Because the moral philosophy of St Thomas Aquinas is egoistic while modern consequentialism is impartialistic, it might at first appear that the former cannot, while the latter can, provide a common value on the basis of which inter-personal conflicts may be settled morally. On the contrary, in this paper I intend to argue not only that Aquinas' theory does provide just such a common value, but that it is more true to say of modern consequentialism than of Thomism that it (...)
  21. Aquinas on Aristotle on Happiness.Don Adams - 1991 - Medieval Philosophy and Theology 1:98-118.
  22. Aquinas on Aristotle on Happiness.Don Adams - 1991 - Medieval Philosophy & Theology 1:98-118.
  23. Love and Morality in Socrates, Plato, Aristotle and Aquinas.Don Edgar Innis Adams - 1988 - Dissertation, Cornell University
    One of the more attractive features of Greek moral philosophy and its medieval dependents is that it provides an obvious motivation for being moral: rational self-interest. Socrates, Plato, Aristotle and Aquinas are all rational egoists, and each argues that acting only for the sake of one's own happiness is compatible with treating other people morally. Each bridges the gap between egoism and altruism by arguing that a rational person has sufficient reason to care about other people. This raises two main (...)
  24. The Existence of Final Causality in the Philosophy of Aristotle and Saint Thomas Aquinas.Francis X. G. Adams - unknown
  25. Genuine Agency, Somehow Shared? The Holy Spirit and Other Gifts.Marilyn McCord Adams - 2013 - Oxford Studies in Medieval Philosophy 1:23-60.
  26. Sense Cognition: Aristotle Vs. Aquinas.Mortimer J. Adler - 1968 - New Scholasticism 42 (4):578-591.
  27. Saint Thomas and the Gentiles.Mortimer J. Adler - 1939 - Philosophical Review 48:342.
  28. Problems for Thomists.Mortimer Jerome Adler - 1940 - New York: Sheed & Ward.
  29. Emotions and Ethics. A Conversation with Martha C. Nussbaum and Thomas Aquinas.Vaiva Adomaityte - 2015 - Dialogue and Universalism 25 (2):92-103.
    The paper tackles the question of the relevance of emotions in ethics. It argues that emotions are discerning and thus inherent components of morality and they deserve a place in adequate ethical projects. The paper engages into a conversation with Martha C. Nussbaum and Thomas Aquinas. Specifically, it presents accounts of compassion and anger to illustrate the discerning nature of these emotions and the moral value they might signal.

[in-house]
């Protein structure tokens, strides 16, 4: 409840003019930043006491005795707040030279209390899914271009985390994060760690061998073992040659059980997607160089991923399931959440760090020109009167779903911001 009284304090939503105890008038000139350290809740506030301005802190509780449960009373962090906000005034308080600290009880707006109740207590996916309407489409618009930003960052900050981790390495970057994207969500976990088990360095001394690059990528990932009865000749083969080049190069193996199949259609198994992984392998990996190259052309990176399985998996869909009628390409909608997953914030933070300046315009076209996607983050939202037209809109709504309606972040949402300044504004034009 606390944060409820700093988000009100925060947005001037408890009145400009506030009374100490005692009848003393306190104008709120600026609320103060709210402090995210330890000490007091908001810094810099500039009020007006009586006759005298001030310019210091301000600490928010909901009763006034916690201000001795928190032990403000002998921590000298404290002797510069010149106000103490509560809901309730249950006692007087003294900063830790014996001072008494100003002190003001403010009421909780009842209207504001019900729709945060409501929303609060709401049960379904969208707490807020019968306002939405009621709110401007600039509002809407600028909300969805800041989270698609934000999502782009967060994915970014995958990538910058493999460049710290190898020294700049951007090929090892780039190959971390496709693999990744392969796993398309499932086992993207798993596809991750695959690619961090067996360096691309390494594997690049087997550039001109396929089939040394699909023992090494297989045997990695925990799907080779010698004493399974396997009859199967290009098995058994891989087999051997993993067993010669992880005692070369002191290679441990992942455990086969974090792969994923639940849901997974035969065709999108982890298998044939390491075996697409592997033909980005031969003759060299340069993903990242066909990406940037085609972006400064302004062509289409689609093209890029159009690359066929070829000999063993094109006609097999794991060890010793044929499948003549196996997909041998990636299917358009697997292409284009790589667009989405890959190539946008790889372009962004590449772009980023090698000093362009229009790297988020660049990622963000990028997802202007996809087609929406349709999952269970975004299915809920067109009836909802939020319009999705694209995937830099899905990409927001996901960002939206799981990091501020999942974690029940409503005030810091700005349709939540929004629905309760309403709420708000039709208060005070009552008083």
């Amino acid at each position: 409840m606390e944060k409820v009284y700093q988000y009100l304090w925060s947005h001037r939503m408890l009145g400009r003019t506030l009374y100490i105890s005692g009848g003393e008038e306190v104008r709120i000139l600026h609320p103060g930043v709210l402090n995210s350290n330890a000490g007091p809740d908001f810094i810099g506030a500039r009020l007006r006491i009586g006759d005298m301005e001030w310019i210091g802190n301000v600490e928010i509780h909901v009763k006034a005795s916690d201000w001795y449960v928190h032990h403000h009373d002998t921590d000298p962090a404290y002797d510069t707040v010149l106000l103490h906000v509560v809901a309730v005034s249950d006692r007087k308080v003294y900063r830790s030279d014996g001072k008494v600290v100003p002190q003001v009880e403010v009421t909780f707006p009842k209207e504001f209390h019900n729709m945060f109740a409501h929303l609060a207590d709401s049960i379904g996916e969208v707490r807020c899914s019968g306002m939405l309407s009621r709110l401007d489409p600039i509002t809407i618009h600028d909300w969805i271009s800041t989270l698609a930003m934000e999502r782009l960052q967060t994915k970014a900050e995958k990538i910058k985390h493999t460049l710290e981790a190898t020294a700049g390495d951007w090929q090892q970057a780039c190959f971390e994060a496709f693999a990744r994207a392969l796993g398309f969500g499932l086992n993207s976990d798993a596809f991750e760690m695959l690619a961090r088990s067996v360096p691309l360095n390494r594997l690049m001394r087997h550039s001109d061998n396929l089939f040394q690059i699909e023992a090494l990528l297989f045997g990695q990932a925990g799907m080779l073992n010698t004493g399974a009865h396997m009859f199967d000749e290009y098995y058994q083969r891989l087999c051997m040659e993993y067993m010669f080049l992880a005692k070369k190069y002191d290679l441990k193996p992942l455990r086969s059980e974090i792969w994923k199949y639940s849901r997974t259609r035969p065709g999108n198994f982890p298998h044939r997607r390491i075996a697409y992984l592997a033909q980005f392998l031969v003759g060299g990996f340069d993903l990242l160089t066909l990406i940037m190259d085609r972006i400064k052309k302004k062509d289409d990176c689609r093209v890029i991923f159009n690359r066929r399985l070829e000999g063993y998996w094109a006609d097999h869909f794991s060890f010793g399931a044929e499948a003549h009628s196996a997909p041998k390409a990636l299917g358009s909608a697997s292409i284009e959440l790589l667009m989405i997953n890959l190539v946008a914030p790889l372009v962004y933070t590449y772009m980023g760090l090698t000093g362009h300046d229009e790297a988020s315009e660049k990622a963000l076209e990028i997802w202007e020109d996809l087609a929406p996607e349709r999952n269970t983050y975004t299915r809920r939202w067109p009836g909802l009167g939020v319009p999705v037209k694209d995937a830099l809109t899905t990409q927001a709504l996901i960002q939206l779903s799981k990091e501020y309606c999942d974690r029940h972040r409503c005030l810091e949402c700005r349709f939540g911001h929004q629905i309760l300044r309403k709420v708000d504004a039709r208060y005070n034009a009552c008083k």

30. Peter John Olivi and Peter Auriol on Conceptual Thought.Han Thomas Adriaenssen - 2014 - Oxford Studies in Medieval Philosophy 2:67-97.
    This paper explores the accounts of conceptual thought of Peter John Olivi (1248–1298) and Peter Auriol (1280–1322). While both thinkers are known for their criticism of representationalist theories of perception, it is argued that they part ways when it comes to analyzing conceptual cognition. To account for the human capacity for conceptual thought, Olivi is happy to make a number of concessions to indirect realist theories of representation. Insofar as he criticizes a specific branch of indirect realism about conceptual thought, (...)
  31. A Razoabilidade Da Fé: São Tomás E A Escolástica.José Adriano - 2007 - Lumen Veritatis 1 (1):31-48.
  32. Medieval Philosophy and the Transcendentals: The Case of Thomas Aquinas.Jan Aertsen - 1996 - E.J. Brill.
    Students of Thomas Aquinas have so far lacked a comprehensive study of his doctrine of the transcendentals. This volume fills this lacuna, showing the fundamental character of the notions of being, one, true and good for his thought. The book inquires into the beginnings of the doctrine in the thirteenth century and explains the relation of the transcendental way of thought to Aquinas's conception of metaphysics. It analyzes 'Being', 'One', 'True', 'Good' and 'Beautiful' individually and discusses their importance for the (...)
  33. The Platonic Tendency of Thomism and the Foundations of Aquinas’ Philosophy.Jan Aertsen - 1992 - Medioevo 18:53-70.
  34. Ordering Wisdom: The Hierarchy of Philosophical Discourses in Aquinas. [REVIEW]Jan Aertsen - 1991 - Speculum 66 (1):175-176.
  35. Homo Discens: Studien Zur Pädagogischen Anthropologie Bei Thomas von Aquin. [REVIEW]Jan Aertsen - 1990 - Speculum 65 (1):231-232.
  36. Nature and Creature: Thomas Aquinas's Way of Thought.Jan Aertsen - 1988 - E.J. Brill.
    INTRODUCTION This study arose from involvement with the works of Thomas Aquinas (/5-) that was not only intensive, but also extensive in the time devoted to ...